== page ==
nor would the assistance of the The day of " the Monthly Fast.” “ Church of Scotland,” which is inWhitelocke, p. 147. (Lignarius.) voked in one of their recent reports,
be thought at all essential for the pre- clusion of the speech was that in Bartservation of a system “wbose builder lett's Buildings, composed, excluand maker is God.” JUNIOR. sively, of members of the Church of
England. These had very lately conApril 4, 1822. vened a special meeting for the purTHE references in your last Num- pose of resolving, that their church in England, have reminded me of a lature be prevailed upon to grant the design to offer you a MS., never print- solicited repeal. ed, which has been long in iny pos
SEXAGENARIUS. session. It is a copy and, I believe, a very correct one, of a speech delivered Speech, in 1792, on a proposed Address
to Dr Priestley. 30 years ago, at a general meeting in London, consisting of Delegates from
MR. CHAIRMAN, the Dissenters in the country, united
I believe I cannot serve the Dissenwith a committee from the deputies, ters of who sent me to this to concert measures for renewing their comınittee, more acceptably than by application to Parliament for a repeal supporting this motion ; ' because, of the Corporation and Test Acts.
though they hold, in general, religiThe speaker was a delegate from a ous opinions very opposite to those of large county, abounding with Dissen- Dr. Priestley, yet they understand the ters, who were, almost exclusively, Cal- difference between polemical distincvinistic. The question discussed
tions and those principles upon which
was, the propriety of addressing Dr. Priest- Dissenters are, or should be united. ley and the Dissenters at Birmingham, It is, Sir, a master-piece of craft on occasion of the Riots. The result with our enemies, after uniting us all of the discussion was “An Address by penalties and civil disabilities, to of the Deputies and Delegates of the endeavour to divide us upon theologiDissenters in England to the Sufferers cal questions; and I think one princiin the Riot at Birmingham.” This pal good effect of the addresses proaddress, dated Feb. 1, 1792, which is posed, and especially of that to Dr. to be found in the Appendix to Dr. Priestley, will be to counteract such Priestley's Appeal, contains the fol- designs. For when the representalowing paragraph :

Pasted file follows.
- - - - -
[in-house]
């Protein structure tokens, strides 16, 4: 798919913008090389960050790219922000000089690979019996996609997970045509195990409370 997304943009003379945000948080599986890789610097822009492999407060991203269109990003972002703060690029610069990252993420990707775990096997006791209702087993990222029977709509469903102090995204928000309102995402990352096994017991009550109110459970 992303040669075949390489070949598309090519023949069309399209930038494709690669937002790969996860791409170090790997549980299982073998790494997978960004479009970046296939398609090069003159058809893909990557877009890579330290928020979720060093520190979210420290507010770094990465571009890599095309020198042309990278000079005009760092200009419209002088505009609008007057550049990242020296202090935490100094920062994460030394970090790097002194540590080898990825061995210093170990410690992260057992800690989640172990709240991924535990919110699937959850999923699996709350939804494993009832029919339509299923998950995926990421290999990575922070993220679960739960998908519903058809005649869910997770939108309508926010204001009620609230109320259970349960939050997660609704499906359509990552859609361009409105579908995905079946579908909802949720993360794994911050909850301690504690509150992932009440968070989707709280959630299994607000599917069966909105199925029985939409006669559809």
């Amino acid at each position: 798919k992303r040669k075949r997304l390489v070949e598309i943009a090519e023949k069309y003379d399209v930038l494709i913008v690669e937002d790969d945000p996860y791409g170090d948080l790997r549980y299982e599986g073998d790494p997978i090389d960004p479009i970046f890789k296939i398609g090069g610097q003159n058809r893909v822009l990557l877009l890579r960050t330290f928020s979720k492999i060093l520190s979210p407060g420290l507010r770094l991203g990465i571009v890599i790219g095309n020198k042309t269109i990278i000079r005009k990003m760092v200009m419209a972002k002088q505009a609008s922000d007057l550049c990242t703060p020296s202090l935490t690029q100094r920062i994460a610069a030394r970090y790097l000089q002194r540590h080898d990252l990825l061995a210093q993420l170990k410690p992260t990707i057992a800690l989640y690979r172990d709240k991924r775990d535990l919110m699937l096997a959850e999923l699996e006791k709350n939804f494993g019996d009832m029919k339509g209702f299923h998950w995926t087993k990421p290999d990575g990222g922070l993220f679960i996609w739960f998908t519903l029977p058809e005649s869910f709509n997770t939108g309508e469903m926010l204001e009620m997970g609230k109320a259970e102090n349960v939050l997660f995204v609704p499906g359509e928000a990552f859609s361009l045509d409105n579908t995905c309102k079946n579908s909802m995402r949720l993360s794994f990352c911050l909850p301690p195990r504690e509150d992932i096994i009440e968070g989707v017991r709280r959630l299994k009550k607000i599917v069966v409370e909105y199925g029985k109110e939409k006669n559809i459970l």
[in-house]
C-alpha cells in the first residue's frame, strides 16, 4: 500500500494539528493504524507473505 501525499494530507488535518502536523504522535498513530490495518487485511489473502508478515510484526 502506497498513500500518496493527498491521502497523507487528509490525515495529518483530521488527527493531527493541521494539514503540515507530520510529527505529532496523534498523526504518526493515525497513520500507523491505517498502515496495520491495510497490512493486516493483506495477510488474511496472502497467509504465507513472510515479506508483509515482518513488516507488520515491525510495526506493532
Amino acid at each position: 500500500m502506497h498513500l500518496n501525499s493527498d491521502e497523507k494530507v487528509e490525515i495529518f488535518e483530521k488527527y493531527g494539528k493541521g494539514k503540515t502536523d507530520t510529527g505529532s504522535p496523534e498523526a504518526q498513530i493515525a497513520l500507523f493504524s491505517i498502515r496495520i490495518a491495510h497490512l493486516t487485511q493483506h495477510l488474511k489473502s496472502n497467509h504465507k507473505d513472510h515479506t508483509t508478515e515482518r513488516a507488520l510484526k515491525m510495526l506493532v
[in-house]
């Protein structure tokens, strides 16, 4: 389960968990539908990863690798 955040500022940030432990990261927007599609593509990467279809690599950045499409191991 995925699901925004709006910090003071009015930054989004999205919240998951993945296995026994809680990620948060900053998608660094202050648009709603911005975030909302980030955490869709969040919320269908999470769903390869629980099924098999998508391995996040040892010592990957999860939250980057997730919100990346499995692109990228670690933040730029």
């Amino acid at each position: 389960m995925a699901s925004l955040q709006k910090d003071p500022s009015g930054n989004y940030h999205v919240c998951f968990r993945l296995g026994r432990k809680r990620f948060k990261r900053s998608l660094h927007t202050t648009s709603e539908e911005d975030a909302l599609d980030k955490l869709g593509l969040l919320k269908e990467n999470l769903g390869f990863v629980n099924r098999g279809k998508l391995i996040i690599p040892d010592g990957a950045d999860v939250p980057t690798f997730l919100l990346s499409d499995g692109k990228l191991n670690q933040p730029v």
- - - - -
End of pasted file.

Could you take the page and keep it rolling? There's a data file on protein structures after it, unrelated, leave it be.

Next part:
tives of the Dissenters of England, “While, however, as sustaining one
persons holding such various opinions, common character, we are anxious to pay has suffered for his adherence to their
agree to shew respect to a man who this sincere tribute of affectionate and fraternal sympathy to all our injured bre- general rights, they declare to the thren, we are persuaded that we shall gra- world, that though there are questions tify alike your feelings and our own, on which men who think for themwhen, waving our various speculative, and selves must continue to disagree, there especially our theological differences, we are also principles upon which they desire to express our peculiar concern on will be united, while the legislature the account of that distinguished indivi. shall join them together by oppressive dual whom the rancour of this cruel per- statutes and unjust restrictions; and, secution selected as the first victim of its at the same time, such a measure may rage. Deeply convinced of the import- tend to encourage some of our wellance of truth, we unite in admiring the ardour which he has ever discovered in meaning but more prejudiced brethe pursuit of it; as freemen, we applaud thren, to study the principles of civil his unremitted exertions in the great and religious liberty, even in the writcause of civil and religious liberty; as ings of Dr. Priestley. friends to literature, we are proud of our I esteem that gentleman as exemalliance with a name so justly celebrated plary in his character as a Christian as that of Dr. Priestley; and we pray as he is distinguished in the walks of the Almighty Disposer of events long to science, and I hope I shall never be continue to us and to the world, a life ashamed to profess such an opinion of which science and virtue have contributed such a man ; but were Dr. Priestley to render illustrious.” (See Priestley's a deist in principle and a libertine in Works, XIX, 568.]
practice, we might with the greatest The society mentioned at the con- propriety send him an address, if he